Trigrams and Hexagrams in “A Hex, With Bees”

In my Aurora-nominated poem, “A Hex, With Bees”, I had incorporated the meanings and structure of I Ching trigrams and hexagrams into it. The poem was inspired by two early memories of Taiwan, one of smoking out a beehive in my grand-uncle’s farm in the mountains, and one of my grandmother going for a reading in a temple.

I’ve had some questions from readers about how to do the I Ching interpretations. Here’s a very basic guide to deciphering them. I will not get too deep into the rich history behind the I Ching here (there are many websites that go into depth), but hope that this will add to the reading experience for “A Hex, With Bees”.

The I Ching (Wikipedia) is an ancient divination text. Fortunes are told by casting yarrow stalks or coin tosses to generate unbroken or broken lines. These lines are grouped into three (the trigram), which is paired with another trigram to form a hexagram. There are eight possible trigrams, and thus sixty-four possible hexagrams, each with their own imagery and meaning. You would consult the I Ching to find out the meanings of these fortunes.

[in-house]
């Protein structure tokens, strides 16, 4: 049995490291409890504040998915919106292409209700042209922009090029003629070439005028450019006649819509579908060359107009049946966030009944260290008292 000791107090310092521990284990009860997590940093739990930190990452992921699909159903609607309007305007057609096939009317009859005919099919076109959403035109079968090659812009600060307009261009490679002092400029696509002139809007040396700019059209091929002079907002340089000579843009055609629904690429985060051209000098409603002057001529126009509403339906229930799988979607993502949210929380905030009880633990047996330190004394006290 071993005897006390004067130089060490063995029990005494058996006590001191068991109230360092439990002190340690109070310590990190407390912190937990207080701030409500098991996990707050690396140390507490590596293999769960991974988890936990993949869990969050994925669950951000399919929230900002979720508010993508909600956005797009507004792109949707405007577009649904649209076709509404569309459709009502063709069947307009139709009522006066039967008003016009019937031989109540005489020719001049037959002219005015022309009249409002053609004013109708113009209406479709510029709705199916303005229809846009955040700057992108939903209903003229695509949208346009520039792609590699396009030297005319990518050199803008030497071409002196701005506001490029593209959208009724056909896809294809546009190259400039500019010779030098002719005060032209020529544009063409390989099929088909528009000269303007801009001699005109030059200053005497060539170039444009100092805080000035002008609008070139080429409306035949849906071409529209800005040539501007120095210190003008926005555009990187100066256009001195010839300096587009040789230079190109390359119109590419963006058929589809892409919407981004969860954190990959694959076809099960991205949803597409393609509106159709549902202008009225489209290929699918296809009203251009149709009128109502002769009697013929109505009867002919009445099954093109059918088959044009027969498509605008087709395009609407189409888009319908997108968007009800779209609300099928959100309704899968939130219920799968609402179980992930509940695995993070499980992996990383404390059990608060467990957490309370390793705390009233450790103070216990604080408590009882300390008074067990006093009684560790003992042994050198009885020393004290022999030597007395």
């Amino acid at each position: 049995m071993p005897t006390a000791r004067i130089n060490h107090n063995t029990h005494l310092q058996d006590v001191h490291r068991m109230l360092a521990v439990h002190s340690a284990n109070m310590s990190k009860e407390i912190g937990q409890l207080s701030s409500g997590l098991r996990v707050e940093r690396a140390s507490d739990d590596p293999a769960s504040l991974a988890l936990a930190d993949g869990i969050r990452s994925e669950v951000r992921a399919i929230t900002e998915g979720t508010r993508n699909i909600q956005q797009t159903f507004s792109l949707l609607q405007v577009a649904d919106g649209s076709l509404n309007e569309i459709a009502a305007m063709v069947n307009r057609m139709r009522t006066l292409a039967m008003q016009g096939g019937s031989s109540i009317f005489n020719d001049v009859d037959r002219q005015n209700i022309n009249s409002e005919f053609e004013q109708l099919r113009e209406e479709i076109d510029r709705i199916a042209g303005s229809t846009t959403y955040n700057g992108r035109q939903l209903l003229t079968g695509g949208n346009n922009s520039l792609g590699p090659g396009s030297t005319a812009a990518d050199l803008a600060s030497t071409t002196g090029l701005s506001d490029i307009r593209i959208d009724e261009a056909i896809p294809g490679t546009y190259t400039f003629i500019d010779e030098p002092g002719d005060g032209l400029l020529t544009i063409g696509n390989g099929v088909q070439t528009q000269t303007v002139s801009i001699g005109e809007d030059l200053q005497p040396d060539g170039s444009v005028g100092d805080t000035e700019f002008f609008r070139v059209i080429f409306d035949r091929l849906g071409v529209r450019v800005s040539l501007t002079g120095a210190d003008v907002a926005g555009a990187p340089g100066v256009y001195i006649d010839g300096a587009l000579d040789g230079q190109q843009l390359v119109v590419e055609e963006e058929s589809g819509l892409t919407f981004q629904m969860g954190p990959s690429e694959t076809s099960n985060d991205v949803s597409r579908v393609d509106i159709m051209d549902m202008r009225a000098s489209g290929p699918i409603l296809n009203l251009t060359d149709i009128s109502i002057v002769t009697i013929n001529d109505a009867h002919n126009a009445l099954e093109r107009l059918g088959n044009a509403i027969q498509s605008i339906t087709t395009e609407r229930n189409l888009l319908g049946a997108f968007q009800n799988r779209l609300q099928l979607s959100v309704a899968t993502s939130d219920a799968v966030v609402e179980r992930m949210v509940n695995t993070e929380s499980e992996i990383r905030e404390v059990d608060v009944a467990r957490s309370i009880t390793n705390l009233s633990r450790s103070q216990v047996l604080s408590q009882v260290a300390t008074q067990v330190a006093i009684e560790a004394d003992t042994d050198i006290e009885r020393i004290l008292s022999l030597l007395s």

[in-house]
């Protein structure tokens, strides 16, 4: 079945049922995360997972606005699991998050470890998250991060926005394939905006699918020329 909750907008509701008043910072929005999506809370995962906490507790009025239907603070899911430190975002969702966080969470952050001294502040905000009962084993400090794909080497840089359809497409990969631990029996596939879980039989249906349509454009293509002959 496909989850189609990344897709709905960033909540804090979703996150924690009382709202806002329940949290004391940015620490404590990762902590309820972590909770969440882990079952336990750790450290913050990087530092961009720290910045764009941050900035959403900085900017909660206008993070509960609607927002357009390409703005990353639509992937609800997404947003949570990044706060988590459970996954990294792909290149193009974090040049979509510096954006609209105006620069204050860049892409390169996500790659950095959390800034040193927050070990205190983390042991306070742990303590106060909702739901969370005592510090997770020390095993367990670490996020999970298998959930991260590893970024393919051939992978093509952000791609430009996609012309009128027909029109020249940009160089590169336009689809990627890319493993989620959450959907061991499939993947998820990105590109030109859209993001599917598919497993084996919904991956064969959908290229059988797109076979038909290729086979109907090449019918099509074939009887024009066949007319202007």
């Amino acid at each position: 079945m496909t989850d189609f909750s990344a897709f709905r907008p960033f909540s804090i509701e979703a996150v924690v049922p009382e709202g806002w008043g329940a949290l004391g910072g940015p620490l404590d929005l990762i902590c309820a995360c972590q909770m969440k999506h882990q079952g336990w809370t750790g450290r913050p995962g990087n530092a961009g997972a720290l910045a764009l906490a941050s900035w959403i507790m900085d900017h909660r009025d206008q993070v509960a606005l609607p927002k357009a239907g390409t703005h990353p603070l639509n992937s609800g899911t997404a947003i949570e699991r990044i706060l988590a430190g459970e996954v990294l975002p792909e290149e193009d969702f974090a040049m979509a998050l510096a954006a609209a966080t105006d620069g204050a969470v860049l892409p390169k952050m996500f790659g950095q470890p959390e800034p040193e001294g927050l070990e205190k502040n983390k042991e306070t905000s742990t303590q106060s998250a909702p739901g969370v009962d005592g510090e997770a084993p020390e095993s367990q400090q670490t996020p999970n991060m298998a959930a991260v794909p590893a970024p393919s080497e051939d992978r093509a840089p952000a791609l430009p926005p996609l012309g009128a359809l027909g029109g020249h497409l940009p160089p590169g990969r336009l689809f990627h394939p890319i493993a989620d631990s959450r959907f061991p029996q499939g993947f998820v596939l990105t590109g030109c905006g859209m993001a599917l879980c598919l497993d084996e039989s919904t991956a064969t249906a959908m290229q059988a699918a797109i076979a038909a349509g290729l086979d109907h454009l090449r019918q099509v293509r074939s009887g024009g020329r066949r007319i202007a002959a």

For example, in “A Hex, With Bees”, the first stanza is a set of three broken lines. That is the trigram symbolizing Earth. tri5

You can look up its meaning in this article, which is also a handy guide for the other trigrams.

The second stanza is two solid lines followed by a broken line. That is the trigram Wind.tri6

Thus, the hexagram formed by the first two trigrams is Earth over Wind, or Hexagram 46: Pushing Upward. 

tri5tri6You can look up the meaning of this and other hexagrams using this chart.

That should be enough to guide you through the other layer of meaning and imagery in “A Hex, With Bees”. So grab a copy of the poem from Wrestling With Gods: Tesseracts Eighteen and decipher the hexagrams!

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